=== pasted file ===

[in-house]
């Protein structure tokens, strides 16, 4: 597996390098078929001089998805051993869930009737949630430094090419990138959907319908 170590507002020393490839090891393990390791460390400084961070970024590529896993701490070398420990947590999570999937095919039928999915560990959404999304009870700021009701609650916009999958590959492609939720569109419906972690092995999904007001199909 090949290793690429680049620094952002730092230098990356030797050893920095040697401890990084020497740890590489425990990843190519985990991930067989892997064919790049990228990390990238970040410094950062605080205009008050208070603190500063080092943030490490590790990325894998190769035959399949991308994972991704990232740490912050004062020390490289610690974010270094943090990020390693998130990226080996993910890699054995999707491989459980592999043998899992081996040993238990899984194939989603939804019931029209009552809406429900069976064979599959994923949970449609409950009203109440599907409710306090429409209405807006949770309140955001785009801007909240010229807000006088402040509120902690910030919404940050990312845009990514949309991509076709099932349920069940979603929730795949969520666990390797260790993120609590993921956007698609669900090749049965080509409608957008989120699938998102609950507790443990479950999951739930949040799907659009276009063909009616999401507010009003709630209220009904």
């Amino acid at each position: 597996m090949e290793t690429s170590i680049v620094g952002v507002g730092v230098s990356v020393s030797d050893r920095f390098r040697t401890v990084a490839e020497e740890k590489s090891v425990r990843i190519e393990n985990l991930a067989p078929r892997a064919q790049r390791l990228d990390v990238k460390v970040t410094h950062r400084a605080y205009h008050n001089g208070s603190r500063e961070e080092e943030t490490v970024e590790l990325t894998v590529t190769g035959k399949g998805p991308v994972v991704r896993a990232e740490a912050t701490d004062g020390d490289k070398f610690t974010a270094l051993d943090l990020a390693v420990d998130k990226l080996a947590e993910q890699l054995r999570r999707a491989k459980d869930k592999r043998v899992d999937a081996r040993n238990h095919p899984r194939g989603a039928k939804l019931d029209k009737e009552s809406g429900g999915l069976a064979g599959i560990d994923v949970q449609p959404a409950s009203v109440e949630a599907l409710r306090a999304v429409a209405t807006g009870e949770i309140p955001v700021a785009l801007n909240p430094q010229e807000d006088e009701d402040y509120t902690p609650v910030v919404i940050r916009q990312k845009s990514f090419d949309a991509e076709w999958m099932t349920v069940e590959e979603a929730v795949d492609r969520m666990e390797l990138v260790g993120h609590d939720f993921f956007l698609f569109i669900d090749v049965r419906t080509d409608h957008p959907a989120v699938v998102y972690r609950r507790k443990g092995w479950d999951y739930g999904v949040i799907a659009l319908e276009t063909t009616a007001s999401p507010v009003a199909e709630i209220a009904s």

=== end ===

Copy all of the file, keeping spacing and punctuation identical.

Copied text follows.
[in-house]
């Protein structure tokens, strides 16, 4: 597996390098078929001089998805051993869930009737949630430094090419990138959907319908 170590507002020393490839090891393990390791460390400084961070970024590529896993701490070398420990947590999570999937095919039928999915560990959404999304009870700021009701609650916009999958590959492609939720569109419906972690092995999904007001199909 090949290793690429680049620094952002730092230098990356030797050893920095040697401890990084020497740890590489425990990843190519985990991930067989892997064919790049990228990390990238970040410094950062605080205009008050208070603190500063080092943030490490590790990325894998190769035959399949991308994972991704990232740490912050004062020390490289610690974010270094943090990020390693998130990226080996993910890699054995999707491989459980592999043998899992081996040993238990899984194939989603939804019931029209009552809406429900069976064979599959994923949970449609409950009203109440599907409710306090429409209405807006949770309140955001785009801007909240010229807000006088402040509120902690910030919404940050990312845009990514949309991509076709099932349920069940979603929730795949969520666990390797260790993120609590993921956007698609669900090749049965080509409608957008989120699938998102609950507790443990479950999951739930949040799907659009276009063909009616999401507010009003709630209220009904």
């Amino acid at each position: 597996m090949e290793t690429s170590i680049v620094g952002v507002g730092v230098s990356v020393s030797d050893r920095f390098r040697t401890v990084a490839e020497e740890k590489s090891v425990r990843i190519e393990n985990l991930a067989p078929r892997a064919q790049r390791l990228d990390v990238k460390v970040t410094h950062r400084a605080y205009h008050n001089g208070s603190r500063e961070e080092e943030t490490v970024e590790l990325t894998v590529t190769g035959k399949g998805p991308v994972v991704r896993a990232e740490a912050t701490d004062g020390d490289k070398f610690t974010a270094l051993d943090l990020a390693v420990d998130k990226l080996a947590e993910q890699l054995r999570r999707a491989k459980d869930k592999r043998v899992d999937a081996r040993n238990h095919p899984r194939g989603a039928k939804l019931d029209k009737e009552s809406g429900g999915l069976a064979g599959i560990d994923v949970q449609p959404a409950s009203v109440e949630a599907l409710r306090a999304v429409a209405t807006g009870e949770i309140p955001v700021a785009l801007n909240p430094q010229e807000d006088e009701d402040y509120t902690p609650v910030v919404i940050r916009q990312k845009s990514f090419d949309a991509e076709w999958m099932t349920v069940e590959e979603a929730v795949d492609r969520m666990e390797l990138v260790g993120h609590d939720f993921f956007l698609f569109i669900d090749v049965r419906t080509d409608h957008p959907a989120v699938v998102y972690r609950r507790k443990g092995w479950d999951y739930g999904v949040i799907a659009l319908e276009t063909t009616a007001s999401p507010v009003a199909e709630i209220a009904s």